BEIJING (REUTERS) - The International Monetary Fund (IMF) on Wednesday (June 5) cut its 2019 economic growth forecast for China to 6.2 per cent on heightened uncertainty around trade frictions, saying that more monetary policy easing would be warranted if the Sino-US trade war escalates.
The downgrade came just two months after the IMF raised its China growth forecast to 6.3 per cent from 6.2 per cent, partly on then-brightening prospects for a trade deal with the United States.
A sudden escalation in the Sino-US trade tensions last month underlined the risks for the world's second-biggest economy from higher US tariffs on billions of dollars of Chinese goods.
Washington has levied higher tariffs on a total of US$250 billion (S$341 billion) of Chinese imports since mid-2018, accusing China of forced technology transfers and intellectual property theft.
China, which denies the accusations, has retaliated with tariffs on about US$110 billion of US goods.
"Growth is expected to moderate to 6.2 per cent and 6.0 per cent in 2019 and 2020, respectively," said the IMF's Deputy Managing Director David Lipton in a statement. "The near-term outlook remains particularly uncertain given the potential for further escalation of trade tensions."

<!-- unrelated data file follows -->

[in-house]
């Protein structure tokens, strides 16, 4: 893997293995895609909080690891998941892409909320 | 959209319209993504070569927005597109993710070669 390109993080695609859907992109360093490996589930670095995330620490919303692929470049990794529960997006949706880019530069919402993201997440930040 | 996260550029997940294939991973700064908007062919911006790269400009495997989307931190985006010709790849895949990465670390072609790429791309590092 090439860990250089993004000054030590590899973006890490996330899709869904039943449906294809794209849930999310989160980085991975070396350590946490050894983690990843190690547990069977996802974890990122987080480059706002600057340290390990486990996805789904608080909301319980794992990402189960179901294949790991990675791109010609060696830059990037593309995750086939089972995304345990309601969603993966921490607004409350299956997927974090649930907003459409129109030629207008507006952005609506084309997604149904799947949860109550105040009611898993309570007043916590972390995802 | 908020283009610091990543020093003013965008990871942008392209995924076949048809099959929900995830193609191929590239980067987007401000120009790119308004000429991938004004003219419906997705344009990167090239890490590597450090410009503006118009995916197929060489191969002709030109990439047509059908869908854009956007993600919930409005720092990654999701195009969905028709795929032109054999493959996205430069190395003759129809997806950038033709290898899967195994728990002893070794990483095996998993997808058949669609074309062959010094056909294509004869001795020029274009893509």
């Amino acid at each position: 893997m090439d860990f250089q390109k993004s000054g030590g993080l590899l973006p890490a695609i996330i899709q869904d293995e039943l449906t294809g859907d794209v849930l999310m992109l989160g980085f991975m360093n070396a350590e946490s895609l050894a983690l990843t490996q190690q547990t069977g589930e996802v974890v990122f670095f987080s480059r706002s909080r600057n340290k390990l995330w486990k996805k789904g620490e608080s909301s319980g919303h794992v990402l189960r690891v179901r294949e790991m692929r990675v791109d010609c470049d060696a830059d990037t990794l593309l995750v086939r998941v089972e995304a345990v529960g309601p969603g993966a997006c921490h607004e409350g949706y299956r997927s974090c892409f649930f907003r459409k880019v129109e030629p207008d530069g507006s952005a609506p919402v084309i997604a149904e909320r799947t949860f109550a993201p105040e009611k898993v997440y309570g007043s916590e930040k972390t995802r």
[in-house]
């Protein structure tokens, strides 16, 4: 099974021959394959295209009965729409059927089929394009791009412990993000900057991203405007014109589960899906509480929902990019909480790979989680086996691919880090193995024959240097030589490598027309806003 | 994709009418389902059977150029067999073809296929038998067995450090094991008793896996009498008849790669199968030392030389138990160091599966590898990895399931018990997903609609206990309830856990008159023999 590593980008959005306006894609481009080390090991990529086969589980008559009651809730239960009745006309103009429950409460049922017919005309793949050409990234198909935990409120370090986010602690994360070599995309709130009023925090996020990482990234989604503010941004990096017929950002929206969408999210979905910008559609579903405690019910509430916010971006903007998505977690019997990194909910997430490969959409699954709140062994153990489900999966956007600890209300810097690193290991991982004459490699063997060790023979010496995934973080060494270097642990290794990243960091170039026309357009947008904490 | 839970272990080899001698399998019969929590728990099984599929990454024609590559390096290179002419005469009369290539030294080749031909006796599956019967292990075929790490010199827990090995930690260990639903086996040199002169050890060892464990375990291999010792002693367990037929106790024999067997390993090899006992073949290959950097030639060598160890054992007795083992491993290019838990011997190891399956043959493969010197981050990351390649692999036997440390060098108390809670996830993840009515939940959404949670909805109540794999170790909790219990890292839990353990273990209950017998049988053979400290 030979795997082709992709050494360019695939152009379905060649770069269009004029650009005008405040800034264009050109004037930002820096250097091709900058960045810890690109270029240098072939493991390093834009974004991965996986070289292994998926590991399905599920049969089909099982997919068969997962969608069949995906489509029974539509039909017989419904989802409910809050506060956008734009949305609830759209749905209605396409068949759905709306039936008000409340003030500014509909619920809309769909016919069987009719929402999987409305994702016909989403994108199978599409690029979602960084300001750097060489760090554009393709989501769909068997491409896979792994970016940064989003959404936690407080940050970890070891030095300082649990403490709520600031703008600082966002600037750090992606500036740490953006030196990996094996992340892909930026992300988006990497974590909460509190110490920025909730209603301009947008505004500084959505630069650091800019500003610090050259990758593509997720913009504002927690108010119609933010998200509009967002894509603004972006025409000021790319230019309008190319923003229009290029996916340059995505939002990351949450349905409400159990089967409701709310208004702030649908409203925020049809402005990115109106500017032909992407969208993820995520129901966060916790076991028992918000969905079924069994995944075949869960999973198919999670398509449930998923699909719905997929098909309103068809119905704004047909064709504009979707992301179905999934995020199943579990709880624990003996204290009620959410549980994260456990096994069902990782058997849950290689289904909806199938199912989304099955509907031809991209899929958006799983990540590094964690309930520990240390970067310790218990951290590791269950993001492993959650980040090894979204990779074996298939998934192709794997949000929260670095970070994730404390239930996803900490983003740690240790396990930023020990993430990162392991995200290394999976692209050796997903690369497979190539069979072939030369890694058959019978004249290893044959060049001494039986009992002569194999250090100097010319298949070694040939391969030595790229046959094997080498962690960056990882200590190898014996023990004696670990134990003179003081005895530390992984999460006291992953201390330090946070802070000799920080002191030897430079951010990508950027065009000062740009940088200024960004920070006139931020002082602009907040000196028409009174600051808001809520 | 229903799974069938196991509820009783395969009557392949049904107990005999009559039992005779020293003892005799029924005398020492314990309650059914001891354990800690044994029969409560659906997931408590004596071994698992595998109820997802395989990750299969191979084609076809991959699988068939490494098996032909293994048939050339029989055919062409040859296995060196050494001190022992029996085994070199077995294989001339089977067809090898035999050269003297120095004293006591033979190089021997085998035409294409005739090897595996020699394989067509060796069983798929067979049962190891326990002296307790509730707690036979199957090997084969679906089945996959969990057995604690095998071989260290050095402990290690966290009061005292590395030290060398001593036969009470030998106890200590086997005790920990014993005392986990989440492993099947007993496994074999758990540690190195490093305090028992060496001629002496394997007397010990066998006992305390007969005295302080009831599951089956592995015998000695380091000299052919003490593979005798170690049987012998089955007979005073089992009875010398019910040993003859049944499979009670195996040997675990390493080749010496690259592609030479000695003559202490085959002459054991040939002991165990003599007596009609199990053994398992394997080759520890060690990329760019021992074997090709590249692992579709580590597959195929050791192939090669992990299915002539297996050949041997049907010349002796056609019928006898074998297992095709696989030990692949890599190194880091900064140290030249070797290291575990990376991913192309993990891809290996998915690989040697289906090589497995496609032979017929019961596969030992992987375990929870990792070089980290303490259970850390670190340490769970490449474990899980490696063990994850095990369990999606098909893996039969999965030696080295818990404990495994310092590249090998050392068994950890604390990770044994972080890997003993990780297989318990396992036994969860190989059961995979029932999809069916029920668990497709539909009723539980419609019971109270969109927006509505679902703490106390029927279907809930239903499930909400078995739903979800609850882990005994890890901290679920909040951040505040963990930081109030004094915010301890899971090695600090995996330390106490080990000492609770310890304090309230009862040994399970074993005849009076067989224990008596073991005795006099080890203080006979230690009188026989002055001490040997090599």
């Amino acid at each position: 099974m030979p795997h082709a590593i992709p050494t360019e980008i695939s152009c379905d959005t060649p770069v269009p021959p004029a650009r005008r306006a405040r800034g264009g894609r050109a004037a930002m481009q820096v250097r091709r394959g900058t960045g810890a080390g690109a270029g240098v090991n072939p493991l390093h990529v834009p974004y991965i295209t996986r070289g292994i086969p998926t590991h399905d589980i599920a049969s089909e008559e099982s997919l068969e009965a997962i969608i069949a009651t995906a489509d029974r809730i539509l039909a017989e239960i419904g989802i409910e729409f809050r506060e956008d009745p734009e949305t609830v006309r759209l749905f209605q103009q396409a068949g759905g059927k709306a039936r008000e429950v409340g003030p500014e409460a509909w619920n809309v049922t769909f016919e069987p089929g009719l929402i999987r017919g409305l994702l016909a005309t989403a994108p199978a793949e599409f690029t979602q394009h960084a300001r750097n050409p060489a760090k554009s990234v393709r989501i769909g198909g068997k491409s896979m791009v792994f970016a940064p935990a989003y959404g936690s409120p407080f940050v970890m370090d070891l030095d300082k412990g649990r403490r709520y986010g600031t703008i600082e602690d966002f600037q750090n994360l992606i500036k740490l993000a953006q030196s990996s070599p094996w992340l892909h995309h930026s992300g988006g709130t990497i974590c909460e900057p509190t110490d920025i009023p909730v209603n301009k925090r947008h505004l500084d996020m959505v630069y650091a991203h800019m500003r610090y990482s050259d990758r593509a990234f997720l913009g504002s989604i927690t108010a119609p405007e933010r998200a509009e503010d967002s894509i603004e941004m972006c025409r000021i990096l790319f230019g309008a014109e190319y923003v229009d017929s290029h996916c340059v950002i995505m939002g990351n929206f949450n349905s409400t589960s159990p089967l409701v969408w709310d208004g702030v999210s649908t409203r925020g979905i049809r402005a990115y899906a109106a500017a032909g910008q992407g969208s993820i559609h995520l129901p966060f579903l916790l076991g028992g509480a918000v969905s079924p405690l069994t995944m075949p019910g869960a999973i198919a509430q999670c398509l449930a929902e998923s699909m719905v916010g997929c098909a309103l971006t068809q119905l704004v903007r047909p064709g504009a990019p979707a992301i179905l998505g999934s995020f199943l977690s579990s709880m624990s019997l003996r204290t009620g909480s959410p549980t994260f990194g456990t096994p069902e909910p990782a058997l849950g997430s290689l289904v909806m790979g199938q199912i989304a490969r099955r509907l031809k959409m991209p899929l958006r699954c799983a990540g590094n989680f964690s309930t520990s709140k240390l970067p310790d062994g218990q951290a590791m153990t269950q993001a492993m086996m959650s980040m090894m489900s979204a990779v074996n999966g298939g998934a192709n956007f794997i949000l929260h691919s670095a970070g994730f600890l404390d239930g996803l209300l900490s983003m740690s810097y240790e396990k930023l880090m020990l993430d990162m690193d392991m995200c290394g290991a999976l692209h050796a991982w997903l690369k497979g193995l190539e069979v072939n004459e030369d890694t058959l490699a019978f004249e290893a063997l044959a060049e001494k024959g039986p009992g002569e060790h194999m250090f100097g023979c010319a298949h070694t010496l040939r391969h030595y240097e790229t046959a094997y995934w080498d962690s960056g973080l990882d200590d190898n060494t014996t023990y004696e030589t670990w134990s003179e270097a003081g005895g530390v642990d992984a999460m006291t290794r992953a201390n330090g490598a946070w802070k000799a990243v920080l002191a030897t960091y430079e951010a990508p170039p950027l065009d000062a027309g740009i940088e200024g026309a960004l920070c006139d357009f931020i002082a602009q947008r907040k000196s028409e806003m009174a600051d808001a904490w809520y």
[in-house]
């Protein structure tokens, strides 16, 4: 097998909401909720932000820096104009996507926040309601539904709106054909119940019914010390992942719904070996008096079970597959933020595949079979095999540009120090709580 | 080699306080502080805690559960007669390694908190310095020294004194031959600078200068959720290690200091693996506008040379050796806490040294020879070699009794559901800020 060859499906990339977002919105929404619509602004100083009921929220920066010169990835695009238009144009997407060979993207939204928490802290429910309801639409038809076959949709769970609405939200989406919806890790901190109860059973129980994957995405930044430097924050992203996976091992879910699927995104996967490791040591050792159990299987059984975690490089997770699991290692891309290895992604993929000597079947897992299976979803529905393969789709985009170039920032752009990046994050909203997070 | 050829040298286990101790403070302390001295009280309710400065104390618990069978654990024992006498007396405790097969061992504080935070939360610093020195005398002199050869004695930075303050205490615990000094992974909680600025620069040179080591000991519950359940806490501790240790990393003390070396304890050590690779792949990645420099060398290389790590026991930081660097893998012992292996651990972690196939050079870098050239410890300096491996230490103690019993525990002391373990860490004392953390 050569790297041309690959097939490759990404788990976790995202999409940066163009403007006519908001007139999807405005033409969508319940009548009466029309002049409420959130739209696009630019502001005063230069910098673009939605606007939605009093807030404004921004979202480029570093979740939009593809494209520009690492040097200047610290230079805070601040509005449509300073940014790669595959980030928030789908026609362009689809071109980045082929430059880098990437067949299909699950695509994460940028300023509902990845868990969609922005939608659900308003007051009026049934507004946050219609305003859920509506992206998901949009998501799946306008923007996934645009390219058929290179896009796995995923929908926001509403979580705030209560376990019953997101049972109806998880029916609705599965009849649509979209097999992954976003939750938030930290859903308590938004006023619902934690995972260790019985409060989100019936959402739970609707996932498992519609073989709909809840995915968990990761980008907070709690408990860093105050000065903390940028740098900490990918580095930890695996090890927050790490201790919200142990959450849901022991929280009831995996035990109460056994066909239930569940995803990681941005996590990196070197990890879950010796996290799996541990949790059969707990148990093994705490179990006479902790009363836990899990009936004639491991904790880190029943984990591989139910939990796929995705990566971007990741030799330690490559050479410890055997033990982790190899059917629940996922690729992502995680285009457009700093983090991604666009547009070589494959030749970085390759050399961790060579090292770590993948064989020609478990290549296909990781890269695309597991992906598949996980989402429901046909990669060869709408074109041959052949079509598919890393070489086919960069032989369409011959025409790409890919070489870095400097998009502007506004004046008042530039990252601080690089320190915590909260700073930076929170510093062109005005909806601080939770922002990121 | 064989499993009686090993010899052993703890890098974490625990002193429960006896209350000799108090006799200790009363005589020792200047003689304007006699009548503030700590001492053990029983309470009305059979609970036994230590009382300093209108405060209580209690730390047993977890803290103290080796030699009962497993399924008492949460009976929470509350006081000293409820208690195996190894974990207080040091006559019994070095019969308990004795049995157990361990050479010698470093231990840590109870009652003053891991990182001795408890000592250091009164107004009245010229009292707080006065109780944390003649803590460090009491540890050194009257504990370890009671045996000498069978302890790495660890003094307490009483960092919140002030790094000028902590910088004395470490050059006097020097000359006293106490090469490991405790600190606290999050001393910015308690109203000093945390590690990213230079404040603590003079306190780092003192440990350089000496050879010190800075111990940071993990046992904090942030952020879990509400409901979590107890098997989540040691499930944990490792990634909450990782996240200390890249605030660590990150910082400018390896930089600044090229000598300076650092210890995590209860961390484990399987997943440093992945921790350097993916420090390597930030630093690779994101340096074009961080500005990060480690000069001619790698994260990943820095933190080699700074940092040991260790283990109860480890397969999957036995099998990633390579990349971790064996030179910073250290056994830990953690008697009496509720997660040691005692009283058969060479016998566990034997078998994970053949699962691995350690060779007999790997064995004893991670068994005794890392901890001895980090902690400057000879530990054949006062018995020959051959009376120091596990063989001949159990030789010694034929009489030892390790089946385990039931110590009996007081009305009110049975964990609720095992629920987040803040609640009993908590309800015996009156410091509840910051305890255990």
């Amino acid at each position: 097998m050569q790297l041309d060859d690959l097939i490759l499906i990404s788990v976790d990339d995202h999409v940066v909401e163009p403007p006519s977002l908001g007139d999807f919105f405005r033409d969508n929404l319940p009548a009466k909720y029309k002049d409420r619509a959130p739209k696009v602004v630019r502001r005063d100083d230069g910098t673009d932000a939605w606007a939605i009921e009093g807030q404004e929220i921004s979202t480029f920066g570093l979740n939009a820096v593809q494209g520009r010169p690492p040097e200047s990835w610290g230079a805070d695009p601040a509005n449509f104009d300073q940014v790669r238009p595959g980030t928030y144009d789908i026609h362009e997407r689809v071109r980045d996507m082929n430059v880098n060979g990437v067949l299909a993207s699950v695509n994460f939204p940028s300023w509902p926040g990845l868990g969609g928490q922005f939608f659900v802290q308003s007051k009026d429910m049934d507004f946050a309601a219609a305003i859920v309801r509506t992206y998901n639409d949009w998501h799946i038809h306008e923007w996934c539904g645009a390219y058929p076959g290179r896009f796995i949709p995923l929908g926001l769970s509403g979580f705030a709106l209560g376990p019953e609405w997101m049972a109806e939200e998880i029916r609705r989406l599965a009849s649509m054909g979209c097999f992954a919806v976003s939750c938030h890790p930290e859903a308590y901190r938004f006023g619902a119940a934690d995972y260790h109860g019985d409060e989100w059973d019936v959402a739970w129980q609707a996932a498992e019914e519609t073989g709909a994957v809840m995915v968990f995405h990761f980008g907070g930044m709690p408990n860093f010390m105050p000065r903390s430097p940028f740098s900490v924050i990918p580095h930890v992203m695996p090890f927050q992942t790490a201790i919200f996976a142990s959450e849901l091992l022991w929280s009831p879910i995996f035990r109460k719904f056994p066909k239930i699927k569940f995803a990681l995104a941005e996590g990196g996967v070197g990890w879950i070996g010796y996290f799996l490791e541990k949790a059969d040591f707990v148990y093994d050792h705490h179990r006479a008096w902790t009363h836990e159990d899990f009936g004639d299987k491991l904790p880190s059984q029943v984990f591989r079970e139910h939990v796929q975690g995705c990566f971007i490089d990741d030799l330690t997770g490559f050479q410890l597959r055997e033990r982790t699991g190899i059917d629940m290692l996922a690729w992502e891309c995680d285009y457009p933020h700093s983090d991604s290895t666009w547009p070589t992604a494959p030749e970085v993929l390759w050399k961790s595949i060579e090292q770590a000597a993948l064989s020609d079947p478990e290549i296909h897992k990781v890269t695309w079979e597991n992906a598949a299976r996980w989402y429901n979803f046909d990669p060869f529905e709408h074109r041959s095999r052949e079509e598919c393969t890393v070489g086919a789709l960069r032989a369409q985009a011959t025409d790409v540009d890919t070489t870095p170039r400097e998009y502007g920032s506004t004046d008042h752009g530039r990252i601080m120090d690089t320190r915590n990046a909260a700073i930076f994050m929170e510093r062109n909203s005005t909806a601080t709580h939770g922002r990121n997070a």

US President Donald Trump has threatened to slap tariffs of up to 25 per cent on an additional list of Chinese imports worth about US$300 billion.
The trade war has already upended global supply chains and hurt world growth. Economists say the tariffs will curb growth in the United States and China, and financial markets fret a protracted dispute could tip the world economy into a recession.
China's central bank has cut the amount of cash that commercial lenders need to set aside as reserves six times since the start of 2018 to spur lending and prop-up its slowing economy. Beijing is also rolling out tax cuts to support businesses, especially manufacturers hurt by the intensifying trade war.
"The policy stimulus announced so far is sufficient to stabilise growth in 2019/20 despite the recent US tariff hike," Lipton said, following recent meetings with officials in China.
"No additional policy easing is needed, provided there are no further increases in tariffs or a significant slowdown in growth."